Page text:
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Kansas City revisits flood

BY DANIEL R. GANGLER | Kansas City, MO | October 4, 1999

One year ago today, a wall of water burst through creeks in Kansas City, Mo. taking with it the lives of 11 people and

damaging the property of nearly 7,000 families.

Now that autumn rains are falling, the flash flood threat looms again. Last week over a two-day span, Kansas City received

four inches of rain. As residents remember all they lost in last year's disaster, another flood season has begun.

To commemorate the victims who died in last year's flash flood and help heal lingering emotional wounds, the Kansas City

Interfaith Council for Disaster Response is coordinating events at two churches and near a site on Brush Creek, where seven

of the 11 deaths occurred.

A prayer vigil will be held near Watkins Fountain, just downstream from the fatal Prospect Ave. Bridge, where a wall of

water reported to be higher than trees swept away cars and their passengers as horrified onlookers watched them disappear

into the swift-moving creek, said the Rev. Ruth C. Hotle, interfaith council associate director.

Following the prayer vigil, a memorial service will continue at Brush Creek as children and families remember loved ones

such as Darryl Weems, who perished with his wife, Bonita Black Weems, in the creek.

Two other interfaith services will be held, including a "Service of Remembering, Recovering, and Hoping" in the chapel of the

Christian Community Church, and a memorial service at the Pentecostal Church of God in Christ.

Hotle said the "Service of Remembering" is a community worship service to help more than 50 families grieve over their

losses, celebrate the future, and bring the interfaith council's year-long response efforts to a formal end by "offering thanks to

God for the resources offered in assistance and for recovery."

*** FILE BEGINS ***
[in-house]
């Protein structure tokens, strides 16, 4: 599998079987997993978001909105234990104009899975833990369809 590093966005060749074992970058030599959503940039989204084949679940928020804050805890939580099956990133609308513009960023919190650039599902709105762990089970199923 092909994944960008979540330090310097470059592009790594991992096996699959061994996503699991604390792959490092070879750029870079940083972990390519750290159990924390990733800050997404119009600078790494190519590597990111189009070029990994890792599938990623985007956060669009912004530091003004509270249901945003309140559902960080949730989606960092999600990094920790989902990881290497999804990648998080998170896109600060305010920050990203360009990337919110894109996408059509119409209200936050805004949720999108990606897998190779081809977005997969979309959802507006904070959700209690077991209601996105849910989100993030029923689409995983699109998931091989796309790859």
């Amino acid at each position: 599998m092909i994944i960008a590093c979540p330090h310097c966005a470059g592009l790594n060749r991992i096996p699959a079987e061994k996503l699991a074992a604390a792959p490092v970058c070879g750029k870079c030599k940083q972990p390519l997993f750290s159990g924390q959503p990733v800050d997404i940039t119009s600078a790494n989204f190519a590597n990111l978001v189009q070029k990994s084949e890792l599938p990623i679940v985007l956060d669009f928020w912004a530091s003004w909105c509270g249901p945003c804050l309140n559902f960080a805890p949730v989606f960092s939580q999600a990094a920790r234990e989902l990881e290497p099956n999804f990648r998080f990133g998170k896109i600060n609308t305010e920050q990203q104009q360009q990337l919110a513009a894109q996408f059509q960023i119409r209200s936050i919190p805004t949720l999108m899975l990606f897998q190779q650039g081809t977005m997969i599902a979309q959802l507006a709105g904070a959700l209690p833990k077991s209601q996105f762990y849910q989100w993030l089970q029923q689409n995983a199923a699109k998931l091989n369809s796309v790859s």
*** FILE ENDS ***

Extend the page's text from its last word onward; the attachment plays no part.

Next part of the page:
Another service, entitled "Let the Healing Begin," will honor the 11 victims who died in the flash flood.

Marvin Hudson, whose brother, Orlando, 27, was a flood fatality, organized this service that, according to Hotle, will be the

first public memorial service to honor the lives of those who died in the flood and the first time that the families of the victims

will share their losses together in a healing environment. Hudson expects 1,000 people will attend the service.

Hudson said there are two reasons why he wanted such a service: First, "to bring healing to the lives of the families who lost

loved ones in the flood" and second, to educate the public about swiftwater rescue efforts so that this problem doesn't happen

again, and to lobby for counseling services to support survivors.

He said he also hopes forgiveness for what some regard as the city's omissions in what Hudson called "one of the worst

failures in swiftwater rescue in recent memory." He added that, even though all those who died were African-Americans, this

is not a black-white racial issue but an economic issue about how the city spends its money.

With great emotion, Hudson said: "Losing my brother took the life out of me. I saw a lack of communication and a lack of

prevention that should have been there." He claimed that the city has lost more than 100 people to fatal flooding since 1903, a

disaster which recurs about once every decade. Another flash flood in 1977 claimed 25 lives.

The Rev. Dan Jordan, bishop of the Pentecostal Church of God in Christ, will host and lead the memorial service. Speaking at

the service will be Jeff Cox, a member of the swiftwater rescue team in nearby Bonner Springs, Kan. which, unlike Kansas

City, has such a team in place.

Other speakers will include Missouri State Rep. Terry Riley (42nd Dist.) and Richard Noll, Kansas City's new assistant city

manager charged with management of emergency response.

Hudson said he hopes that this service, and his other efforts, will encourage Kansas City and other cities nationwide to

establish swiftwater rescue teams and long-term support counseling for survivors. He lives in Los Angeles, which has a

swiftwater rescue team.

According to a recent article in the Kansas City Star, since last October, the city has fixed flood monitors, hired an emergency

manager, who will have authority to mobilize all the city's resources when a disaster strikes, and started work to replace the

Prospect Ave. Bridge. The Star also reported that city's fire department recently awarded two contracts to upgrade

emergency equipment and next month plans to train every department member in rescuing people from rushing creeks and


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